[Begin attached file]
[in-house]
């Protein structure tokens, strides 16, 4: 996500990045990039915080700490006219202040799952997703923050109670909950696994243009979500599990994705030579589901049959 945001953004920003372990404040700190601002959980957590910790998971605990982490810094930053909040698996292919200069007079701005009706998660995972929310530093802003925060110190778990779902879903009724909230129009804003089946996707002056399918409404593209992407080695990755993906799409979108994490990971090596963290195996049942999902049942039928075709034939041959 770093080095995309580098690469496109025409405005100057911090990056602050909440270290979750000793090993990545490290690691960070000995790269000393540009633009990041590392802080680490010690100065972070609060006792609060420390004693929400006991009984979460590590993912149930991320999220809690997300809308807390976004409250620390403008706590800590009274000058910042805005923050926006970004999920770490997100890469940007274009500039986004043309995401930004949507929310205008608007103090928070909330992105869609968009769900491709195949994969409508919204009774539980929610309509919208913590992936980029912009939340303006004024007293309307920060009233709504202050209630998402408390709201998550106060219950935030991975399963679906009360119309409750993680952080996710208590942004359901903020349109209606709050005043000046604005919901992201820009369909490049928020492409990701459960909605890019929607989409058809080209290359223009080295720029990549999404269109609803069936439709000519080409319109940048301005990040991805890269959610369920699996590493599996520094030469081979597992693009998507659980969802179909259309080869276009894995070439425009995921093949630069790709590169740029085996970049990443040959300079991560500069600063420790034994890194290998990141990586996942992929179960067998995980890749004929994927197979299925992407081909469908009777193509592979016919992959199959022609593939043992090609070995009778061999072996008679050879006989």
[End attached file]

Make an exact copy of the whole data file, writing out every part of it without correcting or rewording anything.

[in-house]
């Protein structure tokens, strides 16, 4: 996500990045990039915080700490006219202040799952997703923050109670909950696994243009979500599990994705030579589901049959 945001953004920003372990404040700190601002959980957590910790998971605990982490810094930053909040698996292919200069007079701005009706998660995972929310530093802003925060110190778990779902879903009724909230129009804003089946996707002056399918409404593209992407080695990755993906799409979108994490990971090596963290195996049942999902049942039928075709034939041959 770093080095995309580098690469496109025409405005100057911090990056602050909440270290979750000793090993990545490290690691960070000995790269000393540009633009990041590392802080680490010690100065972070609060006792609060420390004693929400006991009984979460590590993912149930991320999220809690997300809308807390976004409250620390403008706590800590009274000058910042805005923050926006970004999920770490997100890469940007274009500039986004043309995401930004949507929310205008608007103090928070909330992105869609968009769900491709195949994969409508919204009774539980929610309509919208913590992936980029912009939340303006004024007293309307920060009233709504202050209630998402408390709201998550106060219950935030991975399963679906009360119309409750993680952080996710208590942004359901903020349109209606709050005043000046604005919901992201820009369909490049928020492409990701459960909605890019929607989409058809080209290359223009080295720029990549999404269109609803069936439709000519080409319109940048301005990040991805890269959610369920699996590493599996520094030469081979597992693009998507659980969802179909259309080869276009894995070439425009995921093949630069790709590169740029085996970049990443040959300079991560500069600063420790034994890194290998990141990586996942992929179960067998995980890749004929994927197979299925992407081909469908009777193509592979016919992959199959022609593939043992090609070995009778061999072996008679050879006989």